Does devolution produce positive outcomes for territorial governments and residents? I examine this question with a former graduate student, Steven Kennedy, and a former civil servant in the Yukon Territorial Government, Whitehorse city councillor Kirk Cameron.
This article is free to the public (open access) and can be found here. Below is the abstract.
Published on The Hill Times on September 17th, 2012
“Using the results from 2011, it’s natural to think that in fact the Conservatives would pick up the lion’s share of those seats…But let me say that those areas in fact are swing areas,” said Prof. Kay.
I haven't read the article below yet, but the findings in the abstract remind me of Condorcet's Jury Theorem, which uses math to show how a group (e.g. a jury) is more likely to reach a correct (and unbiased) decision compared to a single individual (e.g. a judge).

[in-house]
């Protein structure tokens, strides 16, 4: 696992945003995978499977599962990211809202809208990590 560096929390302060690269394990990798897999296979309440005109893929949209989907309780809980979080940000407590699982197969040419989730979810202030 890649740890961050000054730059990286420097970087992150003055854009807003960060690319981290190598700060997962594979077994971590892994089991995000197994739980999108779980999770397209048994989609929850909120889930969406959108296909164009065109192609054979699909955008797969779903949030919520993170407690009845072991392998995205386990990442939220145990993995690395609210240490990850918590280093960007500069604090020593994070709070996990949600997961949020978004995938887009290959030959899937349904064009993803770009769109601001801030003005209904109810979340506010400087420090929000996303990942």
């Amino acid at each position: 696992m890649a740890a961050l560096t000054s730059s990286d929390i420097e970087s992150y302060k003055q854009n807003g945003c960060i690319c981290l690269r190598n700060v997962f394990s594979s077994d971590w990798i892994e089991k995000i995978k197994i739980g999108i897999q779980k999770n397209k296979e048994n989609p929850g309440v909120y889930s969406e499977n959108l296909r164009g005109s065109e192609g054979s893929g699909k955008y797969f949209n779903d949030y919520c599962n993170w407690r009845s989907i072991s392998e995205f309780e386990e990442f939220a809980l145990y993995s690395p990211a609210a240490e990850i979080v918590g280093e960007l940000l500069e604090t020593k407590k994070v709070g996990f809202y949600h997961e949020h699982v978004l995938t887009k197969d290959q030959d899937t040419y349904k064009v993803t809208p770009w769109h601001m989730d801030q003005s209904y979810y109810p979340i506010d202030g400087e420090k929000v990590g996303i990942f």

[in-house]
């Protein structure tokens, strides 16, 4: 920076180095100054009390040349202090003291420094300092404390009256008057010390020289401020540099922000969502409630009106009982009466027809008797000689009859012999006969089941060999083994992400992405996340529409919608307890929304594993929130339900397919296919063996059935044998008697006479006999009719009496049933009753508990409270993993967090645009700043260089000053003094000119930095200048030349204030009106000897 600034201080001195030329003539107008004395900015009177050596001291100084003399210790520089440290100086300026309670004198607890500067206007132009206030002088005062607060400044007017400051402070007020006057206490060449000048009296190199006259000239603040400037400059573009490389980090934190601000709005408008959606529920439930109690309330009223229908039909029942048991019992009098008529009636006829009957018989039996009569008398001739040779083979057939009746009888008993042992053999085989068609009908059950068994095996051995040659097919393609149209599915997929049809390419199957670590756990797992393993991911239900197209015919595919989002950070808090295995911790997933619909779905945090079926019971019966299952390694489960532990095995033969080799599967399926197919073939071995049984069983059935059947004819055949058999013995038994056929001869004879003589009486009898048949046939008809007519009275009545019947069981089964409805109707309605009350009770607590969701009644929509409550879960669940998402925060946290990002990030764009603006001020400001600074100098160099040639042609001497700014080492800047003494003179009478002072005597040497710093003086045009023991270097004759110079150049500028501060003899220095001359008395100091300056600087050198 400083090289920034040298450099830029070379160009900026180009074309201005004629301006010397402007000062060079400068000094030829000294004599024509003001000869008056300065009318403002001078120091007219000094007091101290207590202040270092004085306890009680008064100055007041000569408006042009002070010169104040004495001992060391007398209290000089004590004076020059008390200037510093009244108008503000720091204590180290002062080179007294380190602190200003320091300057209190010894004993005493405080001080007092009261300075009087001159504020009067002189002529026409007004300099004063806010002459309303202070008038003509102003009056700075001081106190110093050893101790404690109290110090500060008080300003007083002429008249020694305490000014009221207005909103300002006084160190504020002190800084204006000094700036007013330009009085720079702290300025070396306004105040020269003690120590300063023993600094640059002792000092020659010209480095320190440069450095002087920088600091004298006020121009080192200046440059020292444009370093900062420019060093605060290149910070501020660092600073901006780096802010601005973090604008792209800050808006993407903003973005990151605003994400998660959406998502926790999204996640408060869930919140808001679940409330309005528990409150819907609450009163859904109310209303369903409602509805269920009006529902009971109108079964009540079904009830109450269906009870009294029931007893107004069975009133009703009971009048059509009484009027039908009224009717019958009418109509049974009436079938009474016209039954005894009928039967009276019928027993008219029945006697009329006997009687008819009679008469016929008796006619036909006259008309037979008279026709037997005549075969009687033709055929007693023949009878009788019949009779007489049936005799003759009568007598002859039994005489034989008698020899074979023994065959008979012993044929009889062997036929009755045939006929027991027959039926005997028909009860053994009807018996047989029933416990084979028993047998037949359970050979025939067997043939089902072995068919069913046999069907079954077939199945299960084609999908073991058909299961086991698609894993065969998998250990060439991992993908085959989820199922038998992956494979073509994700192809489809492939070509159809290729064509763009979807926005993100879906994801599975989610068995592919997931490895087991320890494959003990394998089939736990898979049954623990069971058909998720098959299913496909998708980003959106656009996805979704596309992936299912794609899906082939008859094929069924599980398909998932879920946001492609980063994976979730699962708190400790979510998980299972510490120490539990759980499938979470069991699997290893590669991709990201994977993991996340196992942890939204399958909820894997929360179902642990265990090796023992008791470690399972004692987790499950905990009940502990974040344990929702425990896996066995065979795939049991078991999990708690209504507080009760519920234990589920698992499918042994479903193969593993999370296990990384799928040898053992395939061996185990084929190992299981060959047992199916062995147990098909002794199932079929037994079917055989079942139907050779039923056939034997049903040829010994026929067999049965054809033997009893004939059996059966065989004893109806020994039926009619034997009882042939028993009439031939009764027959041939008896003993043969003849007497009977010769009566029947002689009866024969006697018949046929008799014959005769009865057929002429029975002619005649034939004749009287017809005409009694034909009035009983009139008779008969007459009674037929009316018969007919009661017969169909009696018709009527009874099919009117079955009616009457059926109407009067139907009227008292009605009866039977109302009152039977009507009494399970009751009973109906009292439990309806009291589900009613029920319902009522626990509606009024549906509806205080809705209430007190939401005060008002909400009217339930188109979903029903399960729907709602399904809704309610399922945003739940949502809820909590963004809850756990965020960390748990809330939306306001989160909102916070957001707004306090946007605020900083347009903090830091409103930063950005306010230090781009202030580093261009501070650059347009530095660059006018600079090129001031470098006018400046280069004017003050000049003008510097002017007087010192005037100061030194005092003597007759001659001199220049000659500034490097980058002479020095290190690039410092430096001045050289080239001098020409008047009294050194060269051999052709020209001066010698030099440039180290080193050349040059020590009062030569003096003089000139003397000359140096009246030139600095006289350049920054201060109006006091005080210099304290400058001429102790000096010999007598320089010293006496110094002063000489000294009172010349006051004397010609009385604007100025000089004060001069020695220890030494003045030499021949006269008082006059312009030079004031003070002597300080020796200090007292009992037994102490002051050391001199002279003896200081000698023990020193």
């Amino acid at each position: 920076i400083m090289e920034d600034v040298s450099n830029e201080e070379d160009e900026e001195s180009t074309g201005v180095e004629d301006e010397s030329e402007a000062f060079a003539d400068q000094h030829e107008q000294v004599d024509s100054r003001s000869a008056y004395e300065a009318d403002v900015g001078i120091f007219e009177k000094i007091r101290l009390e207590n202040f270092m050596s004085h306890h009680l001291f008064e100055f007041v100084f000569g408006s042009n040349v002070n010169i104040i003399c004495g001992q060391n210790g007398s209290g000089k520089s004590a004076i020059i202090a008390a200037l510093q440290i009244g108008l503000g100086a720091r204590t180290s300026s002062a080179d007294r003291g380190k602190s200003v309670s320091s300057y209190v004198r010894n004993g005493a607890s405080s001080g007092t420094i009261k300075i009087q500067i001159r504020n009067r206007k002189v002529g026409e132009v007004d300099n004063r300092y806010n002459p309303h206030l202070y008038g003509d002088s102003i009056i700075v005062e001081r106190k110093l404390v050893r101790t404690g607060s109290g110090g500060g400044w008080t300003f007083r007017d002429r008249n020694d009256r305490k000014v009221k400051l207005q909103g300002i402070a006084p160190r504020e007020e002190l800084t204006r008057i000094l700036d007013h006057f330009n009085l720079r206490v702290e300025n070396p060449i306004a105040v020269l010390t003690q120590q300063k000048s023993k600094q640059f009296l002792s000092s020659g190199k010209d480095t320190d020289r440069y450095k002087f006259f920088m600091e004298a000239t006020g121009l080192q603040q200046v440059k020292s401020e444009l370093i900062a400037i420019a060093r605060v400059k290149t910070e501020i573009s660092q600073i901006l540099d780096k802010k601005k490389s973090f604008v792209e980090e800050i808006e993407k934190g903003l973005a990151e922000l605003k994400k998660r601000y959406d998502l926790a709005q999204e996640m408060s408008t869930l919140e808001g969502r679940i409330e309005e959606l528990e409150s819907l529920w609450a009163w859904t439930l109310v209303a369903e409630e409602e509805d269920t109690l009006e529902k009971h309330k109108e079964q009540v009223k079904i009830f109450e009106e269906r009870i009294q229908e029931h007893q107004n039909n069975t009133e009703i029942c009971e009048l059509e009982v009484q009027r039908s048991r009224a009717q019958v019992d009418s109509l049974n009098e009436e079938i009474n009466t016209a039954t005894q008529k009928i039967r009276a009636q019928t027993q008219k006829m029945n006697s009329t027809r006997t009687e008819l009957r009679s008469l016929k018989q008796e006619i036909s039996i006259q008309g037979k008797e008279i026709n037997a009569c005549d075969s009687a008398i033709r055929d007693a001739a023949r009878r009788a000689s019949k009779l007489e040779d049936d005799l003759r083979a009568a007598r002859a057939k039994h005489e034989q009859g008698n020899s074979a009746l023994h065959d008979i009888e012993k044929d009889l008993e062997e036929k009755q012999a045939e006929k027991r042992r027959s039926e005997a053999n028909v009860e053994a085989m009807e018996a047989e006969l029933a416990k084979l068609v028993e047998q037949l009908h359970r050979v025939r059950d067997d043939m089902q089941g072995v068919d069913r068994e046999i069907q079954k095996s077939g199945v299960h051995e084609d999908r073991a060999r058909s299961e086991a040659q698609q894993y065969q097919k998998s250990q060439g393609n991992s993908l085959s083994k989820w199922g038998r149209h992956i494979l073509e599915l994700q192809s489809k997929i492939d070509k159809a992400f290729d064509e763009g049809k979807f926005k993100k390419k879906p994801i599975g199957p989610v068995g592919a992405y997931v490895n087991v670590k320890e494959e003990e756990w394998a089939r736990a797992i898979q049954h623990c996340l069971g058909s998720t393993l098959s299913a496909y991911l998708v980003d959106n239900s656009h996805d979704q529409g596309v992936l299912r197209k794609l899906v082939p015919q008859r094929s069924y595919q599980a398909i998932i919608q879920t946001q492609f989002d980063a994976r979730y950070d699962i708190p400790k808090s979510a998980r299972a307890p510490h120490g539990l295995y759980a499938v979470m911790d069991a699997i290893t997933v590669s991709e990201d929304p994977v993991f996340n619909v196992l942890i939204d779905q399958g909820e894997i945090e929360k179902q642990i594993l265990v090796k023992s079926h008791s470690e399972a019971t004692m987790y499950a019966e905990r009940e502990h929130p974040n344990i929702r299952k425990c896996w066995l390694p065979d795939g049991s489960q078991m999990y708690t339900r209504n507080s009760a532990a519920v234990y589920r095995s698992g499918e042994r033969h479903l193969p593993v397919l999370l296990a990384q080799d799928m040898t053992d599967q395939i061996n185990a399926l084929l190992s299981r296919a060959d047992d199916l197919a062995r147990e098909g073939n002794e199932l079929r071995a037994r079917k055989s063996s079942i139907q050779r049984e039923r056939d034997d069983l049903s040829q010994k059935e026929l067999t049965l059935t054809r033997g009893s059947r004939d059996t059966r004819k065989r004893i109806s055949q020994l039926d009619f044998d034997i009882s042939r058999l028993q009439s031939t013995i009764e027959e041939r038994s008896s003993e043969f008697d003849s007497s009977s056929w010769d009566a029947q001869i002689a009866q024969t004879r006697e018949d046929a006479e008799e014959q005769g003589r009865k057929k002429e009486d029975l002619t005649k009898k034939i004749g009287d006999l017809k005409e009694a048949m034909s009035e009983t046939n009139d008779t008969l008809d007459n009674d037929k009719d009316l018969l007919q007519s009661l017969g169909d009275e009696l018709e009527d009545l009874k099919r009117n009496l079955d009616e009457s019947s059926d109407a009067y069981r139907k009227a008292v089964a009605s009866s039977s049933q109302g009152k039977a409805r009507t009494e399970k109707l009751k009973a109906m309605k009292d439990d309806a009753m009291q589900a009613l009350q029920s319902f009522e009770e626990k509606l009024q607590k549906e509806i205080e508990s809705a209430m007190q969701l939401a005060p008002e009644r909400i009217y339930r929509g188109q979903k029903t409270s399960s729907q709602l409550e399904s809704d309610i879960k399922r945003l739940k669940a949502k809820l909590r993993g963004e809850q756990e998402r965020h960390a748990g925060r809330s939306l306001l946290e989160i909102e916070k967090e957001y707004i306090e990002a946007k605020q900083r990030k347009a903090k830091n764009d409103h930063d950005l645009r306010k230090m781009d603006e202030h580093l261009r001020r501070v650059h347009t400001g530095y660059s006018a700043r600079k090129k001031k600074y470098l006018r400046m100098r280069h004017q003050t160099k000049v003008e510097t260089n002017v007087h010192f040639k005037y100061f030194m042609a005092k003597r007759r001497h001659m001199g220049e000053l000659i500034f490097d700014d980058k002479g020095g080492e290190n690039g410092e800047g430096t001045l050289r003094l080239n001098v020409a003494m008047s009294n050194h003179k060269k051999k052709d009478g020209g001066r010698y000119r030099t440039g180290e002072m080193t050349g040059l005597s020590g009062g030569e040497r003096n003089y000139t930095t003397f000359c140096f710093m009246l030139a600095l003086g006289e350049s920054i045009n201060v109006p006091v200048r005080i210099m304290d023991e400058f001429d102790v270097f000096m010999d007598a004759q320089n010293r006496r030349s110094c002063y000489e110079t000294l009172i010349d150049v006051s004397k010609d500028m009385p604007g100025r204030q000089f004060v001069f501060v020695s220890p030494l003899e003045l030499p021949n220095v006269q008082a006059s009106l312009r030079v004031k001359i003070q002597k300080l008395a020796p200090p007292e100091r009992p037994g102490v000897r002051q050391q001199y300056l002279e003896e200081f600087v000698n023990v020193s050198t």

Gary Charness & Matthias Sutter
Journal of Economic Perspectives, Summer 2012, Pages 157–176
Published Sept 17, 2012 in Waterloo Region Record and Guelph Mercury
Robert Stanfield was often described as the best prime minister Canada never had. He was a great premier (Nova Scotia), became leader of the federal Progressive Conservative party, but had the ill fortune to appear on the national stage at the same time as Liberal Pierre Trudeau, to whom he lost three general elections in the late 1960s and early 1970s.
What about Peter Lougheed?
Generally speaking, First Nations have four options when they choose to engage the Canadian state. They can negotiate with the Crown to secure their rights and interests, but often the negotiating costs are high, as I argue here in my forthcoming book, or they produce results that are mixed, as political theorist Glen Coulthard argues here, or political scientist Martin Papillon argues